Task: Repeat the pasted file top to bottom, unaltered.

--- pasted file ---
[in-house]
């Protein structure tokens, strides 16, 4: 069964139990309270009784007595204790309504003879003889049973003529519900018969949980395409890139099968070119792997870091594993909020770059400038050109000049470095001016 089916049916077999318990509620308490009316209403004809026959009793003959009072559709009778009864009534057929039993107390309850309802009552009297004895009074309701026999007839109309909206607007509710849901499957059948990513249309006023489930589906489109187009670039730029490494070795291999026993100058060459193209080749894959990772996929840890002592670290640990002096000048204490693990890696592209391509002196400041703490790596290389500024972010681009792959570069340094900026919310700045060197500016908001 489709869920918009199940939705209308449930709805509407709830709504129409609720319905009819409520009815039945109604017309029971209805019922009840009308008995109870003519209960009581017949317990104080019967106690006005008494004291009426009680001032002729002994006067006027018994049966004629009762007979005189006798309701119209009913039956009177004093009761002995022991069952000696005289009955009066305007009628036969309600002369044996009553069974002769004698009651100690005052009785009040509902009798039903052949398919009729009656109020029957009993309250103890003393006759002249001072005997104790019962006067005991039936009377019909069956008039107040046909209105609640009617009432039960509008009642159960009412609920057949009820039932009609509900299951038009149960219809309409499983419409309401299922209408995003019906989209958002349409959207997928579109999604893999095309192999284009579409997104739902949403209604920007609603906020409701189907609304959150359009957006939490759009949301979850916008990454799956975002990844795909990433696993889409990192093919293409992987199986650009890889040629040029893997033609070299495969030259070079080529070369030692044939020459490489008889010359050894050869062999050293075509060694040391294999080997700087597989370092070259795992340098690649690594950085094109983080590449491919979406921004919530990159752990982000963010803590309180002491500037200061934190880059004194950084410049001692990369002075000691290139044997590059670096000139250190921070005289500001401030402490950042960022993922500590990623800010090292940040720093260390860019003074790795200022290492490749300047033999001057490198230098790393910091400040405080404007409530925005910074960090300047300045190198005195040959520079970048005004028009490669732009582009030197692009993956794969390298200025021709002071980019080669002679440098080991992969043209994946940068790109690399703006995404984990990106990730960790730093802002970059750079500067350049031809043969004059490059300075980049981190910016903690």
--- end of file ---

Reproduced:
[in-house]
């Protein structure tokens, strides 16, 4: 069964139990309270009784007595204790309504003879003889049973003529519900018969949980395409890139099968070119792997870091594993909020770059400038050109000049470095001016 089916049916077999318990509620308490009316209403004809026959009793003959009072559709009778009864009534057929039993107390309850309802009552009297004895009074309701026999007839109309909206607007509710849901499957059948990513249309006023489930589906489109187009670039730029490494070795291999026993100058060459193209080749894959990772996929840890002592670290640990002096000048204490693990890696592209391509002196400041703490790596290389500024972010681009792959570069340094900026919310700045060197500016908001 489709869920918009199940939705209308449930709805509407709830709504129409609720319905009819409520009815039945109604017309029971209805019922009840009308008995109870003519209960009581017949317990104080019967106690006005008494004291009426009680001032002729002994006067006027018994049966004629009762007979005189006798309701119209009913039956009177004093009761002995022991069952000696005289009955009066305007009628036969309600002369044996009553069974002769004698009651100690005052009785009040509902009798039903052949398919009729009656109020029957009993309250103890003393006759002249001072005997104790019962006067005991039936009377019909069956008039107040046909209105609640009617009432039960509008009642159960009412609920057949009820039932009609509900299951038009149960219809309409499983419409309401299922209408995003019906989209958002349409959207997928579109999604893999095309192999284009579409997104739902949403209604920007609603906020409701189907609304959150359009957006939490759009949301979850916008990454799956975002990844795909990433696993889409990192093919293409992987199986650009890889040629040029893997033609070299495969030259070079080529070369030692044939020459490489008889010359050894050869062999050293075509060694040391294999080997700087597989370092070259795992340098690649690594950085094109983080590449491919979406921004919530990159752990982000963010803590309180002491500037200061934190880059004194950084410049001692990369002075000691290139044997590059670096000139250190921070005289500001401030402490950042960022993922500590990623800010090292940040720093260390860019003074790795200022290492490749300047033999001057490198230098790393910091400040405080404007409530925005910074960090300047300045190198005195040959520079970048005004028009490669732009582009030197692009993956794969390298200025021709002071980019080669002679440098080991992969043209994946940068790109690399703006995404984990990106990730960790730093802002970059750079500067350049031809043969004059490059300075980049981190910016903690």